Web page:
Auto blogSun, 25 May 2014 16:31:00 EST
Toyota, Honda, Mazda, Nissan, Subaru, Mitsubishi, Suzuki and Daihatsu have announced an alliance that will see a push to improve fuel economy from both gas-powered and diesel-powered engines by as much as 30 percent before the end of the decade.
The newly assembled Research Association of Automotive Internal Combustion Engines put the roughly $20-million project together, with the Japanese government committing to half the cost while the eight manufacturers will chip in the rest.
According to Automotive News, the automakers will team up and share basic research on internal-combustion engines in a bid to cut costs. Eventually, the results of the research will find its way into a production vehicle, although it's unclear just when we'll see the fruits of this partnership on the road.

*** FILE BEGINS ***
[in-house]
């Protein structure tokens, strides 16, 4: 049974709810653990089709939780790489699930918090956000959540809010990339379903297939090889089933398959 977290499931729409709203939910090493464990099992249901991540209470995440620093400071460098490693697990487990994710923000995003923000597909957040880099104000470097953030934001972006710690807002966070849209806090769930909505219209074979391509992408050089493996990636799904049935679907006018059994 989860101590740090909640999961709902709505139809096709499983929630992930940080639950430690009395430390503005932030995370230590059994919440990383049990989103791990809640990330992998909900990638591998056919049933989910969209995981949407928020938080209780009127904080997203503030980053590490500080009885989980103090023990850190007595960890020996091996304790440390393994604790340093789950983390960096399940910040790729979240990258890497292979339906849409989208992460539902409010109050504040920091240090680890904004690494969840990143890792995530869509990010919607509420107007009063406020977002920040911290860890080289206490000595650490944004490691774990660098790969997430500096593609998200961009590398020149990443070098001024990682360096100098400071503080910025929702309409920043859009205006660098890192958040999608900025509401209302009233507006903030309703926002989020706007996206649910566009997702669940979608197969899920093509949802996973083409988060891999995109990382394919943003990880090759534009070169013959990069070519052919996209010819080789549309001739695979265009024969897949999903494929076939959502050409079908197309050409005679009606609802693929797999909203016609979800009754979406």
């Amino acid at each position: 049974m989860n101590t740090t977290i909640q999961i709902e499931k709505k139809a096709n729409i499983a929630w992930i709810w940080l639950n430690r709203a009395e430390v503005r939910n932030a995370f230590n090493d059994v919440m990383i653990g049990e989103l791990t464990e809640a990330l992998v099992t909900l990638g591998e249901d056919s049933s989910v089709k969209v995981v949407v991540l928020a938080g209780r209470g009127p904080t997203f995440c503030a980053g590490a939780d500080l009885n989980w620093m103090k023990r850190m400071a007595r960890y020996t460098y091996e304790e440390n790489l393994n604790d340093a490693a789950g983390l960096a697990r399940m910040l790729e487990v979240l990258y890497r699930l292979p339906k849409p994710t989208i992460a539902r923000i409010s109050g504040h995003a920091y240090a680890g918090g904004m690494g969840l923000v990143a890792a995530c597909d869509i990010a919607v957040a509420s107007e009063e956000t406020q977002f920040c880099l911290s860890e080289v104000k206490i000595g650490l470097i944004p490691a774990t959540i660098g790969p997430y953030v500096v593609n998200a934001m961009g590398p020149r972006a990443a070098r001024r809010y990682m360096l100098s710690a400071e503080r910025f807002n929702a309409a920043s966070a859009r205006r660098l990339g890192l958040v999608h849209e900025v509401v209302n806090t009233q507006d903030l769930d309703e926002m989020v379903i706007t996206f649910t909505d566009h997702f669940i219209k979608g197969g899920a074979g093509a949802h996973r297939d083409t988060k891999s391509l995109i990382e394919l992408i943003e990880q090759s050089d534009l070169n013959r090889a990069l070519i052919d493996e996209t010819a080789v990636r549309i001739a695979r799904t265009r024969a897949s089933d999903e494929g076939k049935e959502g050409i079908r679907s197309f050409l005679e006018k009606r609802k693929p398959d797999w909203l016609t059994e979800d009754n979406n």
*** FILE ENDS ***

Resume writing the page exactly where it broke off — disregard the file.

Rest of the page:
Subaru is taking a bit of a measured risk with its new generation of Legacy and Outback. While they ride on a slightly larger platform than before, with a revised front-end design, neither of them looks to be a radical departure from models they replace. Instead of focusing on exterior styling, the Japanese brand is trying to make the vehicles better to own with more sound deadening, improved fuel economy and more available tech. Pricing for the 2015 Outback isn't available yet, but with the 2015 Legacy pricing as a guide, it's likely a few hundred dollars more than the current model.
We just had our first stab at the new Legacy, which is slated to go on sale this summer, but Consumer Reports managed to snag an early look at the 2015 Outback in a sort of mini-review to get an idea of how the new model shakes out. Like many, we'd wager, CR isn't completely sold on the new styling, but seems otherwise moderately impressed by the upgrades. The improvements to the interior and infotainment system are especially well received by them. Naturally, though, CR notes that not everything is perfect with the high-riding wagon.
Scroll down to watch CR's preview of the new Outback and see what it thinks of this practical family hauler.